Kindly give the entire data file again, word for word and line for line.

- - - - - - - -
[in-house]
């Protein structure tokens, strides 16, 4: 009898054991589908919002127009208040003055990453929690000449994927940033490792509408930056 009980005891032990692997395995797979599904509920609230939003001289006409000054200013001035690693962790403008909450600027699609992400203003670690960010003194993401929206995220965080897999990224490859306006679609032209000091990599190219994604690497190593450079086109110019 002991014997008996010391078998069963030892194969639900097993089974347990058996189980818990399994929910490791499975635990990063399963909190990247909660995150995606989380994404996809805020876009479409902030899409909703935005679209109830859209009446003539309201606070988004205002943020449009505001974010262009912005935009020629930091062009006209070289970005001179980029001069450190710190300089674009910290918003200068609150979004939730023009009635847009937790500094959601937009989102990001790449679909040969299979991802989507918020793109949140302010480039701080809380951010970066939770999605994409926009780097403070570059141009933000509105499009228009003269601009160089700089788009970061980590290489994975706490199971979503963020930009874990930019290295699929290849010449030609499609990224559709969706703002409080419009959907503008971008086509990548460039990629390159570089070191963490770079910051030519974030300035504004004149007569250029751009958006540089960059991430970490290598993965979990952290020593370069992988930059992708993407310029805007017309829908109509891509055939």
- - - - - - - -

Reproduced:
[in-house]
């Protein structure tokens, strides 16, 4: 009898054991589908919002127009208040003055990453929690000449994927940033490792509408930056 009980005891032990692997395995797979599904509920609230939003001289006409000054200013001035690693962790403008909450600027699609992400203003670690960010003194993401929206995220965080897999990224490859306006679609032209000091990599190219994604690497190593450079086109110019 002991014997008996010391078998069963030892194969639900097993089974347990058996189980818990399994929910490791499975635990990063399963909190990247909660995150995606989380994404996809805020876009479409902030899409909703935005679209109830859209009446003539309201606070988004205002943020449009505001974010262009912005935009020629930091062009006209070289970005001179980029001069450190710190300089674009910290918003200068609150979004939730023009009635847009937790500094959601937009989102990001790449679909040969299979991802989507918020793109949140302010480039701080809380951010970066939770999605994409926009780097403070570059141009933000509105499009228009003269601009160089700089788009970061980590290489994975706490199971979503963020930009874990930019290295699929290849010449030609499609990224559709969706703002409080419009959907503008971008086509990548460039990629390159570089070191963490770079910051030519974030300035504004004149007569250029751009958006540089960059991430970490290598993965979990952290020593370069992988930059992708993407310029805007017309829908109509891509055939």